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Malnutrition

 

 

What is Malnutrition?
The human body uses food as energy and as building blocks for different tissues and components in the body. Meeting the body’s needs for energy and nutrients is essential for good health. If the body does not get all the nutrients that are needed from its diet, it will eventually lead to a condition called malnutrition. This comes in two forms – under nutrition in which nutrients are under supplied, and over nutrition, in which the body receives too many nutrients. Both forms develop in stages, usually over long periods of time, which if untreated can result in death.

Impact of poverty
One of the primary, and most insidious causes of malnutrition is poverty. This results in hunger, which has devastating effects for children. It can affect their mental and physical development for the rest of their lives, thus deepening the poverty cycle as they have less access to education and opportunities for work in later life. For adults, hunger can affect their ability to work, as well as their overall health, thereby increasing the difficulties in their lives. Estimates from the World Health Organisation (WHO) suggest that about 1.2 billion people are affected by hunger in these ways.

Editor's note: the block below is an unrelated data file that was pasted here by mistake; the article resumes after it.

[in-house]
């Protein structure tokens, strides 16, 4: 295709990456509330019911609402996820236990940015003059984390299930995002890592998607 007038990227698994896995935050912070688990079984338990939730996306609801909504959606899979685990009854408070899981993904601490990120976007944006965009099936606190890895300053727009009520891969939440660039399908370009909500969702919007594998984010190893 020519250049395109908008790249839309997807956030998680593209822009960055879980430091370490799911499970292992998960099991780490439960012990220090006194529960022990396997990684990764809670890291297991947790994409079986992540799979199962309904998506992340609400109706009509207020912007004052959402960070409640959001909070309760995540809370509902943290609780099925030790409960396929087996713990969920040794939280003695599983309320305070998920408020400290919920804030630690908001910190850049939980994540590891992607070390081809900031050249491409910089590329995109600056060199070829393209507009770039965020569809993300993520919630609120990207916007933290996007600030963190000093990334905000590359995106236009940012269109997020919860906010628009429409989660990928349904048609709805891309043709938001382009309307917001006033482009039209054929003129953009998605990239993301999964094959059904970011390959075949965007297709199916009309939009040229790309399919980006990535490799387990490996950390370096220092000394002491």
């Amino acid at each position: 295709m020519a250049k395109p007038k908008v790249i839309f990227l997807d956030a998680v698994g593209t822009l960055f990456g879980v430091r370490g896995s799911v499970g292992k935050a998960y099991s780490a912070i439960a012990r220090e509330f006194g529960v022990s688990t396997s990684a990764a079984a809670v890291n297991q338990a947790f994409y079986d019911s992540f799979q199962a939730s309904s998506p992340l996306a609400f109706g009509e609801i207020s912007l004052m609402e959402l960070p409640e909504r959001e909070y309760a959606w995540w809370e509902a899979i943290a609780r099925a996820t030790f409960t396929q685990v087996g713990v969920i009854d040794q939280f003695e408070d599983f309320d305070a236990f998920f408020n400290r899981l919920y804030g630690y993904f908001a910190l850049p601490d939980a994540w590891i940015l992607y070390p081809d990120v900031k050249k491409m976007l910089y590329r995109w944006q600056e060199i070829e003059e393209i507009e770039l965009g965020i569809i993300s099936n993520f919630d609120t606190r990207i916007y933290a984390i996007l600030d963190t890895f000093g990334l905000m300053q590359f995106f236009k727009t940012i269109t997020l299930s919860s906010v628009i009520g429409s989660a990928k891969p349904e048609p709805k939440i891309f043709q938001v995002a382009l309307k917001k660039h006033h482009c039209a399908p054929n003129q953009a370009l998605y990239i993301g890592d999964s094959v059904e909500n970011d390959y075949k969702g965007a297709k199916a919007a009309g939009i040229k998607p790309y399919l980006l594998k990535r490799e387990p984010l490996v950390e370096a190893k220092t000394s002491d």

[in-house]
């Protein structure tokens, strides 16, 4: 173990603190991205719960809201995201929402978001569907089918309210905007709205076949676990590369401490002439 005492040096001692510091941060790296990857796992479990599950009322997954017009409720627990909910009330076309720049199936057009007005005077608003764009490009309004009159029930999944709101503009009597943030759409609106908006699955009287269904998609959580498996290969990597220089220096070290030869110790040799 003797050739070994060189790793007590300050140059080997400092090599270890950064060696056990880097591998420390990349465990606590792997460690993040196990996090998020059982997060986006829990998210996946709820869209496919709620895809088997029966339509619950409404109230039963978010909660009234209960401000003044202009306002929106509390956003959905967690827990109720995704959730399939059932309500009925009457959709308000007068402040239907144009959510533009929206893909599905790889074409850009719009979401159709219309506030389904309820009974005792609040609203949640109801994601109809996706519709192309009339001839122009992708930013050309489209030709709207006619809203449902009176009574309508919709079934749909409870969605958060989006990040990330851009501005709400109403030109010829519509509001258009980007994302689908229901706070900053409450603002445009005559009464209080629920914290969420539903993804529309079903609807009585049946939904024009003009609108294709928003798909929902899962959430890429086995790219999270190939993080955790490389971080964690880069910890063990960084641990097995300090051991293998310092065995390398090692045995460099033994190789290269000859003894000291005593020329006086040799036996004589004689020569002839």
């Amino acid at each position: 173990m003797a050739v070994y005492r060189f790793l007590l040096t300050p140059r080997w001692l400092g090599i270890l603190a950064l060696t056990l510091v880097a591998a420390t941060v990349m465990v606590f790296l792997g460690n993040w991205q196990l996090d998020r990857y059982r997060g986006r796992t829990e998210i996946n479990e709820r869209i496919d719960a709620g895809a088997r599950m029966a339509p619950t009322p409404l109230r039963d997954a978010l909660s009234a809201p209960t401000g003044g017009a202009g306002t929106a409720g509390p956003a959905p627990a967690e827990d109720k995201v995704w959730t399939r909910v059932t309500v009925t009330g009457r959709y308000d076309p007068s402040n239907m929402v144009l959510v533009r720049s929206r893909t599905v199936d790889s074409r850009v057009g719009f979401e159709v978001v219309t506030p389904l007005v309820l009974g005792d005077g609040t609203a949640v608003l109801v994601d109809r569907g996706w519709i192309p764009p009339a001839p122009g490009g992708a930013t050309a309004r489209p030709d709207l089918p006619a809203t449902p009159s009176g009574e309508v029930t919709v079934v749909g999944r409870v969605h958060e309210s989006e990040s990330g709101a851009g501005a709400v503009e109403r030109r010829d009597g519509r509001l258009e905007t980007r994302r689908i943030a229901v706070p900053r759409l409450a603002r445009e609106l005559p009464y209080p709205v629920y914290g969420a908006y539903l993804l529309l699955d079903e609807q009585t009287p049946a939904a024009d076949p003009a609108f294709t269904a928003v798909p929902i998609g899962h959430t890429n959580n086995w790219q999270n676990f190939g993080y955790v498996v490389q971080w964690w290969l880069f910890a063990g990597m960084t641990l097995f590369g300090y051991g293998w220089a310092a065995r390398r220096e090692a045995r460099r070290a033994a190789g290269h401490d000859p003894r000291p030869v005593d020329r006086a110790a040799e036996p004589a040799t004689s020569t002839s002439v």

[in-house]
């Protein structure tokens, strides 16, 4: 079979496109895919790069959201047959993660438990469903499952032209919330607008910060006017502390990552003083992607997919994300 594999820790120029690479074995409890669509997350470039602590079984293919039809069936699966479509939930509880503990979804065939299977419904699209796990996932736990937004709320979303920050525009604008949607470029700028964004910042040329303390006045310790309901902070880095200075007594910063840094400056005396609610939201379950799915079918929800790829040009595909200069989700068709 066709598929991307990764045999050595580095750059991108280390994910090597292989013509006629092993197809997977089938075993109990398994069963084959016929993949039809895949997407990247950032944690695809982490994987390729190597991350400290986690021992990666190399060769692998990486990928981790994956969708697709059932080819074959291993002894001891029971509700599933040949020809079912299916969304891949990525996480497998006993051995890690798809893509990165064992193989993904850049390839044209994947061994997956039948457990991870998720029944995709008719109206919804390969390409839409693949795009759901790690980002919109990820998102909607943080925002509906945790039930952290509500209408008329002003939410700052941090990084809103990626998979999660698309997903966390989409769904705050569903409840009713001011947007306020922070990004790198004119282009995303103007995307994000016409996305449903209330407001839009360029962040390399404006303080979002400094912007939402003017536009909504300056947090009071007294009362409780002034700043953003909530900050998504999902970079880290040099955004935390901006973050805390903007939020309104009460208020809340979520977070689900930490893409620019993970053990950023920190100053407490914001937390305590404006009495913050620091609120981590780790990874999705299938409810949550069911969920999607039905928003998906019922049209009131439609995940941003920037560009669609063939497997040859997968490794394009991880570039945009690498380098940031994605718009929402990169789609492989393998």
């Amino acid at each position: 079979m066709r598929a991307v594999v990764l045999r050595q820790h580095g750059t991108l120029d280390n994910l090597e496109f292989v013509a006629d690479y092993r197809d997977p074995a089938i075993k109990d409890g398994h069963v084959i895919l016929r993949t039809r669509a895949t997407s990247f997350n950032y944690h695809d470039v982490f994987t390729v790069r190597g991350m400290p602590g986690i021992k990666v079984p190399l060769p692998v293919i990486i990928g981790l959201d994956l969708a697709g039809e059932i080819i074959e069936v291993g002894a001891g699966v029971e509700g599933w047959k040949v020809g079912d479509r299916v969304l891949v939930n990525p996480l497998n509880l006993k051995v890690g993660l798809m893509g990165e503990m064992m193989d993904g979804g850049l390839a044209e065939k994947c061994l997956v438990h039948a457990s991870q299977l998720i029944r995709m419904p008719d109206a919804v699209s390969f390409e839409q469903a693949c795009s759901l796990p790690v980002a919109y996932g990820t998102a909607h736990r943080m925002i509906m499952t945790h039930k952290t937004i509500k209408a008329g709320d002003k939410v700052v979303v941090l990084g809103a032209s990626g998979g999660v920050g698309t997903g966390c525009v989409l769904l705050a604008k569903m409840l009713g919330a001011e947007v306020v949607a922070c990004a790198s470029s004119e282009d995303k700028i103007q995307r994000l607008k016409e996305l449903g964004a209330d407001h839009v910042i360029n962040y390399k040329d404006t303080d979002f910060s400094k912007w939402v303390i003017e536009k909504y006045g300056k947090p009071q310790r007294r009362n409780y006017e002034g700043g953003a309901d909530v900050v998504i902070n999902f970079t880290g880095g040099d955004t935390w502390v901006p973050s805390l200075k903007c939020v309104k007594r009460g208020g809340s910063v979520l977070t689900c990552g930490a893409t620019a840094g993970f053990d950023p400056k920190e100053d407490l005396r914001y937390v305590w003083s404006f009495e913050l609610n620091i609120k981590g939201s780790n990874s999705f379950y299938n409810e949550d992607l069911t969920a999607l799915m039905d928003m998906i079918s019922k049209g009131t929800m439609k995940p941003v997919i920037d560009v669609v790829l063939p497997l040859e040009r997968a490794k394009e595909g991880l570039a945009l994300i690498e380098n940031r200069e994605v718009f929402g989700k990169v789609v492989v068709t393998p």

Too many calories…
Vitamin and protein deficiency also cause people health problems, which have long-term results. For example, many people in the former Soviet Union and Eastern Bloc have sufficient calories but they lack particular proteins, vitamins or minerals. This impacts upon productivity as well as increased health care costs, all of which make it difficult for governments to improve the quality of life. Meanwhile, over nutrition affects a further 1.2 billion people around the world. This group have too many calories in their diet – often in the form of sweet and fatty foods, ruthlessly promoted by many food companies.

Obesity on the increase
A common result for this group of people is obesity, which is further compounded by a lack of physical exercise. Countries like the USA and Australia lead the world obesity rankings, where in the latter’s case, 1 in 5 children are now classed as overweight. Yet ironically obesity amongst the middle and upper class also often exists in the very countries where hunger is common, for example in India. Television is also impacting upon the world’s diet – by encouraging the over-consumption of inappropriate foods via advertising, as well as affecting the amount of time people spend in exercise.